HERE is a symposium on The Liturgy and the Future made up of lectures by well-known liturgists (Fowler Wright, 18s.). It is a valuable introduction to the principal themes of the Constitution on the Sacred Liturgy.
The title, however, is something of a misnomer, because a good deal of the speculation put forward has already happened. The Editor—Fr. J. D. Crichton — acknowledges this in his Preface. If anything prophetic is sought, the reader will be disappointed. But the book has considerable value as a compendium of present liturgical thought and action.
Fr. Crichton's own chapter on the meaning of the liturgy is admirable and, together with his concluding chapter on "Art at the service of the Liturgy", should prove of a real pastoral value. Dom Laurence Bevenot, on "Music in Worship", is also to be sought out at a time when we need not only guidance but inspiration in this field.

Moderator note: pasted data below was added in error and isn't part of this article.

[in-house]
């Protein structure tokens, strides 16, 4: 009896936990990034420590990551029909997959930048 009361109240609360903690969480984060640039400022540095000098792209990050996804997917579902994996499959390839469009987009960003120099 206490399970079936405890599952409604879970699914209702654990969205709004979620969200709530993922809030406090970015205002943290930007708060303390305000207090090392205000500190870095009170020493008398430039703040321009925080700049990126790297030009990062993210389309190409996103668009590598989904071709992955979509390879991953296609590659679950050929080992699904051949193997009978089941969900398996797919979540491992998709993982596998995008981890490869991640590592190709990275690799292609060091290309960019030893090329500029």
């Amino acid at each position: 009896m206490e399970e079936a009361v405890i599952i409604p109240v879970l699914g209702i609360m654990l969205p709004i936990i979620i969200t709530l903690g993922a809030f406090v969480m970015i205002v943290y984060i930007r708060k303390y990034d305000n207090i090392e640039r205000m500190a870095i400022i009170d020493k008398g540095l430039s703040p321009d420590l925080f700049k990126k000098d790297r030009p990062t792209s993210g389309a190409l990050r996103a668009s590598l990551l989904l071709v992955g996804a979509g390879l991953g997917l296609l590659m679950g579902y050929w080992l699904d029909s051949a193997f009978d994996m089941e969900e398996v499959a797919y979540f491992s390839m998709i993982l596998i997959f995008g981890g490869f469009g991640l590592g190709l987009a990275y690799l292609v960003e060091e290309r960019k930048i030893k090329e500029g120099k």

Dom Edmund Jones has some splendid things to say about the Divine Office and subsequently Bible Services. His thought develops as he writes, but his conclusions are never wholly acceptable to his readers and I would suggest that in this particular sphere he does not take full account of the principle of differentiation of function.
We shall always need those whose vocation in life is inextricably bound up with the Opus Del, just as so many
other vocations have their part to play in the whole body. No matter how much the People of God as a whole come to participate in this (as is undoubtedly to be wished), they will always meet Ninian with her timbre!.
It would be especially sad if the Benedictines were to abdicate or minimise their role in this respect. The Decree itself, to my mind, preserves a true and admirable balance.